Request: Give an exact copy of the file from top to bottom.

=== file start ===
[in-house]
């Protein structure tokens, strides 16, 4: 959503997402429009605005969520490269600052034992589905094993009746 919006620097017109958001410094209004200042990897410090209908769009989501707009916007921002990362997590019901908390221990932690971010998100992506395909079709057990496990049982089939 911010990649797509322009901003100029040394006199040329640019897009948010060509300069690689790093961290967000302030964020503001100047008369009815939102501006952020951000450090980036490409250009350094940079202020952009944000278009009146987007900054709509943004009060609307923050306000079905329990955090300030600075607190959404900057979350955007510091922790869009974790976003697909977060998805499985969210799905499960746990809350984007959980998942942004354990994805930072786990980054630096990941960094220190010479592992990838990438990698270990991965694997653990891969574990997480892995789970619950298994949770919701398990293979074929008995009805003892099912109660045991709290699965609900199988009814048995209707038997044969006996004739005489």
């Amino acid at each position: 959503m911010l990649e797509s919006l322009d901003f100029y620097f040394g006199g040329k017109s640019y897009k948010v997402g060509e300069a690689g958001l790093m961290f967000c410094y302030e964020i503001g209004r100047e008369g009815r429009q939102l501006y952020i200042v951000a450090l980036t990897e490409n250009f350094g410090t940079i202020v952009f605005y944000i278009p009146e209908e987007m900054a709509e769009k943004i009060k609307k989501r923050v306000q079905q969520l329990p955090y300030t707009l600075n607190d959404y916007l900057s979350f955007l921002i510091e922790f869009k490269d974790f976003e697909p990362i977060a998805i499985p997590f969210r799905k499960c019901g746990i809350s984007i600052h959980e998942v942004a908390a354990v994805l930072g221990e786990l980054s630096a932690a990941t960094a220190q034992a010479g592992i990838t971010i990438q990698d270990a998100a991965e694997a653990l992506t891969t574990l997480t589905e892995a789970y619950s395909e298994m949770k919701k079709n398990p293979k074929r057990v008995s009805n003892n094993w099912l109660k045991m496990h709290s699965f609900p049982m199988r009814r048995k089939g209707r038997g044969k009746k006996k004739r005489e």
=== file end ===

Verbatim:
[in-house]
């Protein structure tokens, strides 16, 4: 959503997402429009605005969520490269600052034992589905094993009746 919006620097017109958001410094209004200042990897410090209908769009989501707009916007921002990362997590019901908390221990932690971010998100992506395909079709057990496990049982089939 911010990649797509322009901003100029040394006199040329640019897009948010060509300069690689790093961290967000302030964020503001100047008369009815939102501006952020951000450090980036490409250009350094940079202020952009944000278009009146987007900054709509943004009060609307923050306000079905329990955090300030600075607190959404900057979350955007510091922790869009974790976003697909977060998805499985969210799905499960746990809350984007959980998942942004354990994805930072786990980054630096990941960094220190010479592992990838990438990698270990991965694997653990891969574990997480892995789970619950298994949770919701398990293979074929008995009805003892099912109660045991709290699965609900199988009814048995209707038997044969006996004739005489």
């Amino acid at each position: 959503m911010l990649e797509s919006l322009d901003f100029y620097f040394g006199g040329k017109s640019y897009k948010v997402g060509e300069a690689g958001l790093m961290f967000c410094y302030e964020i503001g209004r100047e008369g009815r429009q939102l501006y952020i200042v951000a450090l980036t990897e490409n250009f350094g410090t940079i202020v952009f605005y944000i278009p009146e209908e987007m900054a709509e769009k943004i009060k609307k989501r923050v306000q079905q969520l329990p955090y300030t707009l600075n607190d959404y916007l900057s979350f955007l921002i510091e922790f869009k490269d974790f976003e697909p990362i977060a998805i499985p997590f969210r799905k499960c019901g746990i809350s984007i600052h959980e998942v942004a908390a354990v994805l930072g221990e786990l980054s630096a932690a990941t960094a220190q034992a010479g592992i990838t971010i990438q990698d270990a998100a991965e694997a653990l992506t891969t574990l997480t589905e892995a789970y619950s395909e298994m949770k919701k079709n398990p293979k074929r057990v008995s009805n003892n094993w099912l109660k045991m496990h709290s699965f609900p049982m199988r009814r048995k089939g209707r038997g044969k009746k006996k004739r005489e």